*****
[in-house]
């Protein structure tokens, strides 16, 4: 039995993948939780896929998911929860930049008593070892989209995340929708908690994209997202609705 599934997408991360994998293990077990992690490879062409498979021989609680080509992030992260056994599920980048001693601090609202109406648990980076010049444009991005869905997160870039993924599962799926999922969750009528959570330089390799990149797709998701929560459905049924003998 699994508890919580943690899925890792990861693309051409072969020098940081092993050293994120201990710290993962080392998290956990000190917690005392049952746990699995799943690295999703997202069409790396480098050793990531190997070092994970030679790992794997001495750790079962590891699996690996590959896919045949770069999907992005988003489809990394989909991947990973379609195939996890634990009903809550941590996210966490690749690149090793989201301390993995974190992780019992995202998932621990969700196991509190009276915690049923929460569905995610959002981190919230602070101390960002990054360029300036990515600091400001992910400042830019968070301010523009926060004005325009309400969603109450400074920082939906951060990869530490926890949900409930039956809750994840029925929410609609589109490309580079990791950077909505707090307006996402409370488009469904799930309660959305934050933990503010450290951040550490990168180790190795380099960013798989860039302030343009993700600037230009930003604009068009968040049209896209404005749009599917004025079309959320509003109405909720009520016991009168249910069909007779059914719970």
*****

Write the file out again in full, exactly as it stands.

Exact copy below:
[in-house]
């Protein structure tokens, strides 16, 4: 039995993948939780896929998911929860930049008593070892989209995340929708908690994209997202609705 599934997408991360994998293990077990992690490879062409498979021989609680080509992030992260056994599920980048001693601090609202109406648990980076010049444009991005869905997160870039993924599962799926999922969750009528959570330089390799990149797709998701929560459905049924003998 699994508890919580943690899925890792990861693309051409072969020098940081092993050293994120201990710290993962080392998290956990000190917690005392049952746990699995799943690295999703997202069409790396480098050793990531190997070092994970030679790992794997001495750790079962590891699996690996590959896919045949770069999907992005988003489809990394989909991947990973379609195939996890634990009903809550941590996210966490690749690149090793989201301390993995974190992780019992995202998932621990969700196991509190009276915690049923929460569905995610959002981190919230602070101390960002990054360029300036990515600091400001992910400042830019968070301010523009926060004005325009309400969603109450400074920082939906951060990869530490926890949900409930039956809750994840029925929410609609589109490309580079990791950077909505707090307006996402409370488009469904799930309660959305934050933990503010450290951040550490990168180790190795380099960013798989860039302030343009993700600037230009930003604009068009968040049209896209404005749009599917004025079309959320509003109405909720009520016991009168249910069909007779059914719970």